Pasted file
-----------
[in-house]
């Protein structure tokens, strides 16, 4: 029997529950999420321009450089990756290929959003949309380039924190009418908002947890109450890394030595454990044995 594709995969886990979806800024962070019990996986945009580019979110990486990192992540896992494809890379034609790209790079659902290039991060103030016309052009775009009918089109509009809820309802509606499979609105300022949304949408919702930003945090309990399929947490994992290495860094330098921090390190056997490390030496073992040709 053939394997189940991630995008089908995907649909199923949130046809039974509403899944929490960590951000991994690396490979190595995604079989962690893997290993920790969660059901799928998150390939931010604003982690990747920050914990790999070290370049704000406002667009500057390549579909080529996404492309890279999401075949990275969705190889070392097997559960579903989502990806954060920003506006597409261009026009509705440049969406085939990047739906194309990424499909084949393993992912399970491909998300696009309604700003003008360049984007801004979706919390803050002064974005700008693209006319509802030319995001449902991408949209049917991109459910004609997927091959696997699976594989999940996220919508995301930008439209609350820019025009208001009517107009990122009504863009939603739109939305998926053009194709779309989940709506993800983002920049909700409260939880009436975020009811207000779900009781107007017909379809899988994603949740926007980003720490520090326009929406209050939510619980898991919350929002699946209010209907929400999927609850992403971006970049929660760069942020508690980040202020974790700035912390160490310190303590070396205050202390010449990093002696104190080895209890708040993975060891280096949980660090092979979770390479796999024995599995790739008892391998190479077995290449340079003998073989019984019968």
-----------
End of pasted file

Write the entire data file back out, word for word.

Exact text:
[in-house]
């Protein structure tokens, strides 16, 4: 029997529950999420321009450089990756290929959003949309380039924190009418908002947890109450890394030595454990044995 594709995969886990979806800024962070019990996986945009580019979110990486990192992540896992494809890379034609790209790079659902290039991060103030016309052009775009009918089109509009809820309802509606499979609105300022949304949408919702930003945090309990399929947490994992290495860094330098921090390190056997490390030496073992040709 053939394997189940991630995008089908995907649909199923949130046809039974509403899944929490960590951000991994690396490979190595995604079989962690893997290993920790969660059901799928998150390939931010604003982690990747920050914990790999070290370049704000406002667009500057390549579909080529996404492309890279999401075949990275969705190889070392097997559960579903989502990806954060920003506006597409261009026009509705440049969406085939990047739906194309990424499909084949393993992912399970491909998300696009309604700003003008360049984007801004979706919390803050002064974005700008693209006319509802030319995001449902991408949209049917991109459910004609997927091959696997699976594989999940996220919508995301930008439209609350820019025009208001009517107009990122009504863009939603739109939305998926053009194709779309989940709506993800983002920049909700409260939880009436975020009811207000779900009781107007017909379809899988994603949740926007980003720490520090326009929406209050939510619980898991919350929002699946209010209907929400999927609850992403971006970049929660760069942020508690980040202020974790700035912390160490310190303590070396205050202390010449990093002696104190080895209890708040993975060891280096949980660090092979979770390479796999024995599995790739008892391998190479077995290449340079003998073989019984019968």